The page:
Curriculum

Program Highlights

The Vanderbilt Executive MBA is a highly demanding and intensely rewarding two-year, full 60-credit-hour MBA program designed to meet the needs of established professionals already in or approaching senior management. With its focus on corporate strategy, leadership and finance, the Vanderbilt Executive MBA is your passport to executive positions in any field, anywhere in the world; to expertise that will immediately pay rich dividends to you and your company. The program offers the following:

A unified experience


The Vanderbilt Executive MBA is a lockstep program; all Vanderbilt Executive MBA students complete 60 credit hours of course work in sequence with classmates. The unified nature of the program is critical to maximizing the shared learning experience over the duration of the program; in addition, it ensures seamless continuity for C-Teams as they integrate diverse experiences and industry perspectives to deliver on the team-based program requirements.

A collaborative classroom


The program leverages the experience and perspectives of executive students. Unlike typical MBA students who average five years of work history, Vanderbilt Executive MBA students have an average of 12 years of experience in the workforce. As a result, our Executive MBA students bring a level of business maturity, diverse perspectives and varied experiences to the classroom that fuel and enrich the learning experience. Vanderbilt professors are adept at using the collective experience of the class to identify and discuss ways that theory can be applied to real-time organizational opportunities and challenges.

An integrated and applied curriculum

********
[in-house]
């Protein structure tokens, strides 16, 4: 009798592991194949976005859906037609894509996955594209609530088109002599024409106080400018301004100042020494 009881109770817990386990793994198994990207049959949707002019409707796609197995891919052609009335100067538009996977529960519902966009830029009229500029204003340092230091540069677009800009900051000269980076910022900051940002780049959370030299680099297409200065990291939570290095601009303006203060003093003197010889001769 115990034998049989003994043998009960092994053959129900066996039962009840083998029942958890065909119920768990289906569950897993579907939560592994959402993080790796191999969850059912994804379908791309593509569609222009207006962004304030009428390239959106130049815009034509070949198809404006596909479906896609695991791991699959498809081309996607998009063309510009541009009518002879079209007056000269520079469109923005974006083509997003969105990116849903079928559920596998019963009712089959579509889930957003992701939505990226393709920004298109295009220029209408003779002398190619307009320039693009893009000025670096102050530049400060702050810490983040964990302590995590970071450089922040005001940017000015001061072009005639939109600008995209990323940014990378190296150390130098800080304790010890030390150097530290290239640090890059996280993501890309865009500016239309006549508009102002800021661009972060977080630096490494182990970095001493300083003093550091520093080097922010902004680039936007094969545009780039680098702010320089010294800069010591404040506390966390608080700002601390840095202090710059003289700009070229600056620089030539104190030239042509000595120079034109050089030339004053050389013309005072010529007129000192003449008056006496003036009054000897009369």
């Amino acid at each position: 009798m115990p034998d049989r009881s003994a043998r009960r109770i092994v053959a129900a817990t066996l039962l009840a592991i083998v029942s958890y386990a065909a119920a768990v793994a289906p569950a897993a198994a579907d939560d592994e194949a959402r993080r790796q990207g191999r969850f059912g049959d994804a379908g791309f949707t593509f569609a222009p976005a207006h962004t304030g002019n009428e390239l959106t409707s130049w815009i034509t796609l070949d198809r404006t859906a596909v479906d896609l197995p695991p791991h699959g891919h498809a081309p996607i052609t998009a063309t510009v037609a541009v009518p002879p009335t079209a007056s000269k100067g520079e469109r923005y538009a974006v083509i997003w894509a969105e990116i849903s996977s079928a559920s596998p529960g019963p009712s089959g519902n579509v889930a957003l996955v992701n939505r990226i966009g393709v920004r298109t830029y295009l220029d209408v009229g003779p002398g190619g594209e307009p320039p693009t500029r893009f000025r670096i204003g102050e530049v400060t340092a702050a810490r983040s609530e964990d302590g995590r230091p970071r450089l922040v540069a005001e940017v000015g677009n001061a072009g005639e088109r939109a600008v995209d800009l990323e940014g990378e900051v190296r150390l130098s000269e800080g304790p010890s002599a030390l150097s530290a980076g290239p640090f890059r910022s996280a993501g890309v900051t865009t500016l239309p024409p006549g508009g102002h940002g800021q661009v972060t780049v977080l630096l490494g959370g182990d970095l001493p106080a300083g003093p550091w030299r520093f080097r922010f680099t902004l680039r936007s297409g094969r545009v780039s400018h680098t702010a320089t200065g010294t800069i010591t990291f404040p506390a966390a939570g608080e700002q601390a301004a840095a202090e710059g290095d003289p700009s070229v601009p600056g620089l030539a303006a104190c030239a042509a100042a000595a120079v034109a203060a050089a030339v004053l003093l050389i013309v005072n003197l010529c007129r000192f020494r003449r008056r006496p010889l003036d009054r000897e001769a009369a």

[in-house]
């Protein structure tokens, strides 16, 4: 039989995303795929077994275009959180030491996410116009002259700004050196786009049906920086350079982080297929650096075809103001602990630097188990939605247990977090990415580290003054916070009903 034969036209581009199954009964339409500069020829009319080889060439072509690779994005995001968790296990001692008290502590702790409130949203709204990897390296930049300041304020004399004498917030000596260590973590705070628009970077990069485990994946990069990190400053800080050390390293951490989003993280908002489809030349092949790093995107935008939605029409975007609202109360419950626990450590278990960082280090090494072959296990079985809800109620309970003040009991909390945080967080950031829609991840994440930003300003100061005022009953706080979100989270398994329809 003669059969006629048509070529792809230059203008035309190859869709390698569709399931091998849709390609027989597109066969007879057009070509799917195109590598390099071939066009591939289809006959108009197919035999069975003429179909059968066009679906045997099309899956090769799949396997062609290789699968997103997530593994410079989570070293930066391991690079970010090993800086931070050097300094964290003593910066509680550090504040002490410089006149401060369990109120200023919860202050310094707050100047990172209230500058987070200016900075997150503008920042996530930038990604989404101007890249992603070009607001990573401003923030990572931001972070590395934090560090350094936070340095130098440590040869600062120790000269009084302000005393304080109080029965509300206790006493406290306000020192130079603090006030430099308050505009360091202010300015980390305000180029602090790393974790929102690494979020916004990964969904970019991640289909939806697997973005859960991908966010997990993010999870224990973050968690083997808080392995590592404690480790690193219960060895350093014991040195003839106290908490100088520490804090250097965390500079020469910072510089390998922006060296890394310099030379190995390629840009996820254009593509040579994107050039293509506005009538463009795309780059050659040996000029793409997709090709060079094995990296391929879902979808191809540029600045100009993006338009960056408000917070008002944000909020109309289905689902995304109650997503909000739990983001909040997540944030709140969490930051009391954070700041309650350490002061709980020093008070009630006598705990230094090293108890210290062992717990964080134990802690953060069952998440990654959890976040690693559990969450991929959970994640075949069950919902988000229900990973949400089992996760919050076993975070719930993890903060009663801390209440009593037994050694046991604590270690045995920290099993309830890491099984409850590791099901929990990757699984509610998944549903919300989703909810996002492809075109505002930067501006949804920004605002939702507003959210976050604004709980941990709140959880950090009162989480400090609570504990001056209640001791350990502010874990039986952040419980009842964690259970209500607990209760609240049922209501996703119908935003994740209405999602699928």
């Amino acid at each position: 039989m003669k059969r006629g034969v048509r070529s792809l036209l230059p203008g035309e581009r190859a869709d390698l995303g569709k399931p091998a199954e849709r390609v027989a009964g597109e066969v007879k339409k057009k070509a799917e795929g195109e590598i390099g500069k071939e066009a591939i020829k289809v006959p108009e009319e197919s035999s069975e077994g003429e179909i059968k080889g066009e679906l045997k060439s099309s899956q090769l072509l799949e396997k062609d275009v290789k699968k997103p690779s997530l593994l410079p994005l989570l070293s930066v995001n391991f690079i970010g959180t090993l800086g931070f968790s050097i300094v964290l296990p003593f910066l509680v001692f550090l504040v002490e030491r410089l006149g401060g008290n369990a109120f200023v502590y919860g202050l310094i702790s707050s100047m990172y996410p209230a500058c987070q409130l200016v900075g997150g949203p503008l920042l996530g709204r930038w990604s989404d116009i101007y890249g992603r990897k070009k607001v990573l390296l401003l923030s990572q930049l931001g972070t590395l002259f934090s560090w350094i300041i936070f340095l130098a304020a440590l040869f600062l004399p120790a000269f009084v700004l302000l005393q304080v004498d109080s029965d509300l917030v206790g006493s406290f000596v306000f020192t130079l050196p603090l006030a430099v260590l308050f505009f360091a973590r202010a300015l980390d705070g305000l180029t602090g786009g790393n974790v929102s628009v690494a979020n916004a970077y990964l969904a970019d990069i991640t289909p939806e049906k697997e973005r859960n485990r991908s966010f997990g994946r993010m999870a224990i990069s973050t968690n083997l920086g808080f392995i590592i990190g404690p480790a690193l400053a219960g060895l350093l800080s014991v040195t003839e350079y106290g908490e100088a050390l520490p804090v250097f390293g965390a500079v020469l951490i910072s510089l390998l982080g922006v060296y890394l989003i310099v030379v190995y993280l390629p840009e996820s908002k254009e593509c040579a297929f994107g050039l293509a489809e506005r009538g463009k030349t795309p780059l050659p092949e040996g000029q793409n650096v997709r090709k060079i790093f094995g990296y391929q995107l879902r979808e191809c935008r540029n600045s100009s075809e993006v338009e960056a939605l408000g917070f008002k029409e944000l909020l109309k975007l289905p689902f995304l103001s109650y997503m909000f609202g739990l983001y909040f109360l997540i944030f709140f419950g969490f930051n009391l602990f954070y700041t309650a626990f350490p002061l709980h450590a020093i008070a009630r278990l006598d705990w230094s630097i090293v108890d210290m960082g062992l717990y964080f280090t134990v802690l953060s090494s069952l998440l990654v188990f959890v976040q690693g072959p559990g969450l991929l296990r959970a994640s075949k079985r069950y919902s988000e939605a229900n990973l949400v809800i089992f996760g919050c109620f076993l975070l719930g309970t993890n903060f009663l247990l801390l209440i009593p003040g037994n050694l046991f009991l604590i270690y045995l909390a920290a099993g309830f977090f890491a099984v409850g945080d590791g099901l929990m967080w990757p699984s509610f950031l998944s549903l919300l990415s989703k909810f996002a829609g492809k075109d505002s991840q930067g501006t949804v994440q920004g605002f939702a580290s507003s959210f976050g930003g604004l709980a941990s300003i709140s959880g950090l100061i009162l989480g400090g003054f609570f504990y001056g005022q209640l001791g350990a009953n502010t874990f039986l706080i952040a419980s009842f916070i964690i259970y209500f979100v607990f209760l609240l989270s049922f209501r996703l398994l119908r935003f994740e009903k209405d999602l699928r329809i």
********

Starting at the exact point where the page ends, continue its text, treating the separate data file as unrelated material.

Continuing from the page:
To equip or enhance the skills required for senior leadership, the Vanderbilt Executive MBA begins with a deep core of integrated course work curriculum—a strong foundation of statistics, plus organization management, finance, accounting, economics, operations and marketing that each accounts for 10 percent of the curriculum. In the second year, the curriculum provides Capstone Courses that help synthesize all that is learned to that point. These courses, above all, prepare students for the big-picture responsibilities of setting strategy, creating and leading a new business venture and managing in a global environment.

A focus on leadership and strategy


Most MBA programs are adept at helping students master the fundamental disciplines across the spectrum of business—marketing, operations, human and organizational performance, finance, economics and accounting. The Vanderbilt curriculum provides deeper understanding of how these fundamentals relate to the challenges and changes faced by senior managers and executives. With a purposeful, programmatic focus on strategy and leadership, Vanderbilt Executive MBAs emerge from the program with the higher-level skills needed to navigate against competitors and win; spur growth and profitability; identify process improvements and deconstruct barriers to innovation; create value throughout the organization; and lead an organization through times of turbulence and change. 

A global perspective